Legislative Update: August 2016
Dear NIAP members, Madoff and other Ponzi-Scheme Victims,
Even as victims are feeling increasing pressure from the Madoff trustee who has shown limited flexibility in the mediation efforts, new legislation has been introduced in Congress to provide protection for Madoff, Stanford and certain other fraud victims.
HR 5852, introduced on July 14th by Rep. Blaine Luetkemeyer (R-MO), and co-sponsored by Rep. Carolyn Maloney (D-NY), and House Rules Committee Chairman Rep. Pete Sessions (R-TX), is a slightly scaled-back version of HR3482 and S1725, previously introduced by Rep. Scott Garrett (R-NJ), Rep. Maloney, and Senator Schumer. The legislation has been referred to the House Financial Services Committee.
The “fresh bill”, maintains the key protections of the earlier legislation: it reasserts the SEC’s plenary authority over SIPC, utilizes final account statements as determinants of net equity, protects against the clawback of innocent investors, and provides a funding mechanism for SIPC to finance payments to claimants should the SIPC Fund balance be reduced by more than 50%.
NIAP and the Stanford Victims Coalition (SVC) have continued to work behind the scenes with legislators and staffs to advance the legislation, and the SVC’s victims and leadership continue extensive grassroots involvement with representatives of Stanford victims who hold key positions in key committees. Representative Scott Garrett and his staff have been enormously committed to moving the legislation forward, and should be thanked for the heroic efforts in trying to move the legislation forward against the resistance of SIPC and other entrenched interests.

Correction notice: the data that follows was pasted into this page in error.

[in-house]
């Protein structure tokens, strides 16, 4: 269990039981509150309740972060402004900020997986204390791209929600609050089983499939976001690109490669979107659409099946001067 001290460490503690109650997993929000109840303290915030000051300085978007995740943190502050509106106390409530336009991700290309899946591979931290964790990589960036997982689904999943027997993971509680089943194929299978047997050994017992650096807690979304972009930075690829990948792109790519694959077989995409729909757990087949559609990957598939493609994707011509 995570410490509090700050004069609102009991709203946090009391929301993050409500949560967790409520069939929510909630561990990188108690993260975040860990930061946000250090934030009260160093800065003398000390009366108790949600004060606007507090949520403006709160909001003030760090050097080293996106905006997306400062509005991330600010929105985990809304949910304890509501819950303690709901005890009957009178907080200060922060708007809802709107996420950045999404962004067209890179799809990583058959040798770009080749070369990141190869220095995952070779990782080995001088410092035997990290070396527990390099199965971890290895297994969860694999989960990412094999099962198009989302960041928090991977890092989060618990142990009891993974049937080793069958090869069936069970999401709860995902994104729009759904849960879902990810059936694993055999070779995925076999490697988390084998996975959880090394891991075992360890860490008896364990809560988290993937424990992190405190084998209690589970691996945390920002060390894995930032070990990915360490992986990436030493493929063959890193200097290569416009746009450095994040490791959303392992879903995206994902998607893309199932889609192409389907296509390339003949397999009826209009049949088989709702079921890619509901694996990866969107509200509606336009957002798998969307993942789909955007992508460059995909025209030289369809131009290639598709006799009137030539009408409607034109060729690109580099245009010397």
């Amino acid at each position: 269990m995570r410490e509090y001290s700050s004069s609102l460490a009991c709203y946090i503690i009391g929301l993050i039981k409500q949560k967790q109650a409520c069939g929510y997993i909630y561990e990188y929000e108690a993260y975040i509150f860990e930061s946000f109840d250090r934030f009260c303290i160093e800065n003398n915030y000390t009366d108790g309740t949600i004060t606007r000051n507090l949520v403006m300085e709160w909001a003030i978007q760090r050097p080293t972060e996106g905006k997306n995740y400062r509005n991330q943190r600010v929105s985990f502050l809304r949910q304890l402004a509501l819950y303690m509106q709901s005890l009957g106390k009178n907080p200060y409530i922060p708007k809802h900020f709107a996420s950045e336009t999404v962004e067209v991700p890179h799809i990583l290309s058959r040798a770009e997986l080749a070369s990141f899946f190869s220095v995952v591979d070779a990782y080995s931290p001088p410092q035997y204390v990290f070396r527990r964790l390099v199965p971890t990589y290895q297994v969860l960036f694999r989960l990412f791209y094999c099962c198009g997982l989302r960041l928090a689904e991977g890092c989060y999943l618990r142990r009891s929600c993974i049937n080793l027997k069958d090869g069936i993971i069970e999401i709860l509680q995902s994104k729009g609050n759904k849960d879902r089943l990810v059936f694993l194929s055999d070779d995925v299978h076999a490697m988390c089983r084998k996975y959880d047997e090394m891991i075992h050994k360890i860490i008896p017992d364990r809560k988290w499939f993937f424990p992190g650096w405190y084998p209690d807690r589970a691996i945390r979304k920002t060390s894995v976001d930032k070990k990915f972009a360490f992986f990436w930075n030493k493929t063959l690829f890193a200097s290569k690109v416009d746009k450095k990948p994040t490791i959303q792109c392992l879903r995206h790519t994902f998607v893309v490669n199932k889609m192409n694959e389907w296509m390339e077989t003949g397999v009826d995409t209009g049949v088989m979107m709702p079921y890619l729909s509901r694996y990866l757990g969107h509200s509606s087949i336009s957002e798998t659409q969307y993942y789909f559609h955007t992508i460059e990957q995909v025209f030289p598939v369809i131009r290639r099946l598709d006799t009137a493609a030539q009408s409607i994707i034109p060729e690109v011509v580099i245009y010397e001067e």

The bill’s new leadership — Legislators Pete Sessions and Blaine Luetkemeyer — provide fresh faces along with significant clout, and will be working with Leg. Carolyn Maloney to help move the bill forward, hopefully as Congress returns in early September from the summer recess.
Furthermore, the newly expanded lobby team is hopeful that this bill now has overcome the key obstacles in the House. We will need to fund these lobby efforts, something which will be discussed in subsequent communications.
Even before last year’s Senate public hearings, we continued to maintain a low public profile in these efforts, and will likely continue to do so, particularly around the involvement of our new lobby partners. We ask that investors be extremely discreet in this, and also be prepared to assist in the contingency funding necessary to help propel the bill to passage, to be discussed subsequently. (Clients of two attorneys are already extensively involved.)
I have been asked by numerous victims currently engaged in lawsuits with the Trustee regarding advice as to whether to settle and the prospects of passage of the legislation. I/we cannot dispense such advice. This we can say: our lobby team remains cautiously optimistic about passage and we – and our friends at the SVC – are continuing to press the fight. Your patience is appreciated.
Best wishes to all,
Ron Stein, CFP
For more information contact NIAP at:
Phone: (800) 323-9250